Primacy of cardiac chymase over angiotensin converting enzyme as an angiotensin-(1-12) metabolizing enzyme

Academic Article

Abstract

  • We showed previously that rat angiotensin-(1-12) [Ang-(1-12)] is metabolized by chymase and angiotensin converting enzyme (ACE) to generate Angiotensin II (Ang II). Here, we investigated the affinity of cardiac chymase and ACE enzymes for Ang-(1-12) and Angiotensin I (Ang I) substrates. Native plasma membranes (PMs) isolated from heart and lung tissues of adult spontaneously hypertensive rats (SHR) were incubated with radiolabeled I-Ang-(1-12) or I-Ang I, in the absence or presence of a chymase or ACE inhibitor (chymostatin and lisinopril, respectively). Products were quantitated by HPLC connected to an in-line flow-through gamma detector. The rate of I-Ang II formation from I-Ang-(1-12) by chymase was significantly higher (heart: 7.0 ± 0.6 fmol/min/mg; lung: 33 ± 1.2 fmol/min/mg, P < 0.001) when compared to I-Ang I substrate (heart: 0.8 ± 0.1 fmol/min/mg; lung: 2.1 ± 0.1 fmol/min/mg). Substrate affinity of I-Ang-(1-12) for rat cardiac chymase was also confirmed using excess unlabeled Ang-(1-12) or Ang I (0–250 μM). The rate of I-Ang II formation was significantly lower using unlabeled Ang-(1-12) compared to unlabeled Ang I substrate. Kinetic data showed that rat chymase has a lower K (64 ± 6.3 μM vs 142 ± 17 μM), higher V (13.2 ± 1.3 μM/min/mg vs 1.9 ± 0.2 μM/min/mg) and more than 15-fold higher catalytic efficiency (ratio of V /K ) for Ang-(1-12) compared to Ang I substrate, respectively. We also investigated ACE mediated hydrolysis of I-Ang-(1-12) and I-Ang I in solubilized membrane fractions of the SHR heart and lung. Interestingly, no significant difference in I-Ang II formation by ACE was detected using either substrate, I-Ang-(1-12) or I-Ang I, both in the heart (1.8 ± 0.2 fmol/min/mg and 1.8 ± 0.3 fmol/min/mg, respectively) and in the lungs (239 ± 25 fmol/min/mg and 248 ± 34 fmol/min/mg, respectively). Compared to chymase, ACE-mediated Ang-(1-12) metabolism in the heart was several fold lower. Overall our findings suggest that Ang-(1-12), not Ang I, is the better substrate for Ang II formation by chymase in adult rats. In addition, this confirms our previous observation that chymase (rather than ACE) is the main hydrolyzing enzyme responsible for Ang II generation from Ang-(1-12) in the adult rat heart. 125 125 125 125 125 125 125 125 125 125 125 125 m max max m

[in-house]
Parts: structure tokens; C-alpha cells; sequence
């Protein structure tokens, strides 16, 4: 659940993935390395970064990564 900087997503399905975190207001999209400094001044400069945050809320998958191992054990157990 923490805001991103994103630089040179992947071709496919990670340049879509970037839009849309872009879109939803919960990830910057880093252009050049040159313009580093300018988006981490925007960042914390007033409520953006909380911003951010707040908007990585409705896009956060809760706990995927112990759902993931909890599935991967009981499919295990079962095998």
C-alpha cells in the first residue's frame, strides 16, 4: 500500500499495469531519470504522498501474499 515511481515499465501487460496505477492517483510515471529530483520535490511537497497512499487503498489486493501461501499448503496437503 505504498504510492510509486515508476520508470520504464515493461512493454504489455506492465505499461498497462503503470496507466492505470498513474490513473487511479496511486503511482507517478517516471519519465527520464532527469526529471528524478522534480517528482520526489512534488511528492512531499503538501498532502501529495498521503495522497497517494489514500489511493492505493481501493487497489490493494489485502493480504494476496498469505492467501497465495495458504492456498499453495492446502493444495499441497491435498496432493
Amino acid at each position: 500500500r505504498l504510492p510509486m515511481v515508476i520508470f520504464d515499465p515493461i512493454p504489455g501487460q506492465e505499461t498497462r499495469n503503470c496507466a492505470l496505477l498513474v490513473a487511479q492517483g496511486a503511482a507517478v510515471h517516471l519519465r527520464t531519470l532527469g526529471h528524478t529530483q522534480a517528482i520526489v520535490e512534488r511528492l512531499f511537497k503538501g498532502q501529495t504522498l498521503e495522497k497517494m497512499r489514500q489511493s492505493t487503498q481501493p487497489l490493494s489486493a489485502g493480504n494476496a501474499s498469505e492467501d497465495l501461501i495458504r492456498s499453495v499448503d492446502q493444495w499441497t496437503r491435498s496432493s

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    Author List

  • Ahmad S; Varagic J; VonCannon JL; Groban L; Collawn JF; Dell'Italia LJ; Ferrario CM
  • Start Page

  • 559
  • End Page

  • 564
  • Volume

  • 478
  • Issue

  • 2